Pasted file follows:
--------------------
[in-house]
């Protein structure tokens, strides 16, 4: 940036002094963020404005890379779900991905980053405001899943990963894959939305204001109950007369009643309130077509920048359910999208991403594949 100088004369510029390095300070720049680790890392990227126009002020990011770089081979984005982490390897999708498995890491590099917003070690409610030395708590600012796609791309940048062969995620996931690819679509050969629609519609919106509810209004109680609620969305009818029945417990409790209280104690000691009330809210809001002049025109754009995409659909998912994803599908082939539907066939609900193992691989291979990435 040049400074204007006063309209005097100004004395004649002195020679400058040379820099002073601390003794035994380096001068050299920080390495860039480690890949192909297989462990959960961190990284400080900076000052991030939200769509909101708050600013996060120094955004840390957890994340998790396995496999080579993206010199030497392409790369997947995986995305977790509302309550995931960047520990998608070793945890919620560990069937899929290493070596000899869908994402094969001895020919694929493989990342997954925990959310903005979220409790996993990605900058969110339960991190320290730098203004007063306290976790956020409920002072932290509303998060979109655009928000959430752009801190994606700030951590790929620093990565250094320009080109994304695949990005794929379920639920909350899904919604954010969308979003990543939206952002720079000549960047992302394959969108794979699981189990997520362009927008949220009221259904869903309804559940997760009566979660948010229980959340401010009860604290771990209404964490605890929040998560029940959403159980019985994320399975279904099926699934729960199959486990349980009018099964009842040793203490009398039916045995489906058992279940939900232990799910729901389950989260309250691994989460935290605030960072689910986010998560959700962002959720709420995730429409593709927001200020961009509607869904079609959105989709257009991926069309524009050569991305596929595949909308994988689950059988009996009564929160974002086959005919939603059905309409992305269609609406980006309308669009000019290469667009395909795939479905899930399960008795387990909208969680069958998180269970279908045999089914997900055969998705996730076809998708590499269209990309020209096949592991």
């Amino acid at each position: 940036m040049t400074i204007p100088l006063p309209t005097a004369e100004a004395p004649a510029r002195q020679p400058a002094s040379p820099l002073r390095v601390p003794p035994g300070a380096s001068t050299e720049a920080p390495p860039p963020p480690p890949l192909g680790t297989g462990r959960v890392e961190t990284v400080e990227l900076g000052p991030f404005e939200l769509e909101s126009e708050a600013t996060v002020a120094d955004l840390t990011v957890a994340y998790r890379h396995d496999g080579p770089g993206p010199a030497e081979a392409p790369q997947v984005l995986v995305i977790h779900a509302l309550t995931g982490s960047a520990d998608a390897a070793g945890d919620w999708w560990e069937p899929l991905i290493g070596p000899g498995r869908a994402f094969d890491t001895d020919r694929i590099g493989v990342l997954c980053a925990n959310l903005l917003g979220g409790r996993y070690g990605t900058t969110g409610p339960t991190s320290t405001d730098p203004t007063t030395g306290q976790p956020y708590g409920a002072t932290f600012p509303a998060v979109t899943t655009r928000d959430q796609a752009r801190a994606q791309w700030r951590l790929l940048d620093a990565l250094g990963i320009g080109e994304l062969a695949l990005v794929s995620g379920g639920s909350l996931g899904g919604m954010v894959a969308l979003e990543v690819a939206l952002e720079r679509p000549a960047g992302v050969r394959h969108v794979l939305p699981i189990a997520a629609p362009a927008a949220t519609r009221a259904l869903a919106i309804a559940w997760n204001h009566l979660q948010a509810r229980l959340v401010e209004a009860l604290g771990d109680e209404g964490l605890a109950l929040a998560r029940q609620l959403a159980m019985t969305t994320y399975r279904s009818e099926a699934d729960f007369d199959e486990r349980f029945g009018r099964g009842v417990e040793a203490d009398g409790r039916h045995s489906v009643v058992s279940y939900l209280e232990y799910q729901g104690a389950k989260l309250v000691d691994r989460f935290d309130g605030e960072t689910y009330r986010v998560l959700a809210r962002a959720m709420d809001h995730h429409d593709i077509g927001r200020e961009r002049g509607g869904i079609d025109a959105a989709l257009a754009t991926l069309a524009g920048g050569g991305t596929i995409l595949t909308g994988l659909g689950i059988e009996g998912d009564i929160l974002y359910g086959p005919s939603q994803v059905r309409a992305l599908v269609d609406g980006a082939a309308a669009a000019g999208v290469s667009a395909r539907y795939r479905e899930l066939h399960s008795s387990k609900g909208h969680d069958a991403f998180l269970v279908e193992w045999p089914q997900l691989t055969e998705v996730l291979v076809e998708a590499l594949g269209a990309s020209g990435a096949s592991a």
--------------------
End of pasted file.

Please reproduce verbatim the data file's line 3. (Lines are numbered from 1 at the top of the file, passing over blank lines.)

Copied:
């Amino acid at each position: 940036m040049t400074i204007p100088l006063p309209t005097a004369e100004a004395p004649a510029r002195q020679p400058a002094s040379p820099l002073r390095v601390p003794p035994g300070a380096s001068t050299e720049a920080p390495p860039p963020p480690p890949l192909g680790t297989g462990r959960v890392e961190t990284v400080e990227l900076g000052p991030f404005e939200l769509e909101s126009e708050a600013t996060v002020a120094d955004l840390t990011v957890a994340y998790r890379h396995d496999g080579p770089g993206p010199a030497e081979a392409p790369q997947v984005l995986v995305i977790h779900a509302l309550t995931g982490s960047a520990d998608a390897a070793g945890d919620w999708w560990e069937p899929l991905i290493g070596p000899g498995r869908a994402f094969d890491t001895d020919r694929i590099g493989v990342l997954c980053a925990n959310l903005l917003g979220g409790r996993y070690g990605t900058t969110g409610p339960t991190s320290t405001d730098p203004t007063t030395g306290q976790p956020y708590g409920a002072t932290f600012p509303a998060v979109t899943t655009r928000d959430q796609a752009r801190a994606q791309w700030r951590l790929l940048d620093a990565l250094g990963i320009g080109e994304l062969a695949l990005v794929s995620g379920g639920s909350l996931g899904g919604m954010v894959a969308l979003e990543v690819a939206l952002e720079r679509p000549a960047g992302v050969r394959h969108v794979l939305p699981i189990a997520a629609p362009a927008a949220t519609r009221a259904l869903a919106i309804a559940w997760n204001h009566l979660q948010a509810r229980l959340v401010e209004a009860l604290g771990d109680e209404g964490l605890a109950l929040a998560r029940q609620l959403a159980m019985t969305t994320y399975r279904s009818e099926a699934d729960f007369d199959e486990r349980f029945g009018r099964g009842v417990e040793a203490d009398g409790r039916h045995s489906v009643v058992s279940y939900l209280e232990y799910q729901g104690a389950k989260l309250v000691d691994r989460f935290d309130g605030e960072t689910y009330r986010v998560l959700a809210r962002a959720m709420d809001h995730h429409d593709i077509g927001r200020e961009r002049g509607g869904i079609d025109a959105a989709l257009a754009t991926l069309a524009g920048g050569g991305t596929i995409l595949t909308g994988l659909g689950i059988e009996g998912d009564i929160l974002y359910g086959p005919s939603q994803v059905r309409a992305l599908v269609d609406g980006a082939a309308a669009a000019g999208v290469s667009a395909r539907y795939r479905e899930l066939h399960s008795s387990k609900g909208h969680d069958a991403f998180l269970v279908e193992w045999p089914q997900l691989t055969e998705v996730l291979v076809e998708a590499l594949g269209a990309s020209g990435a096949s592991a």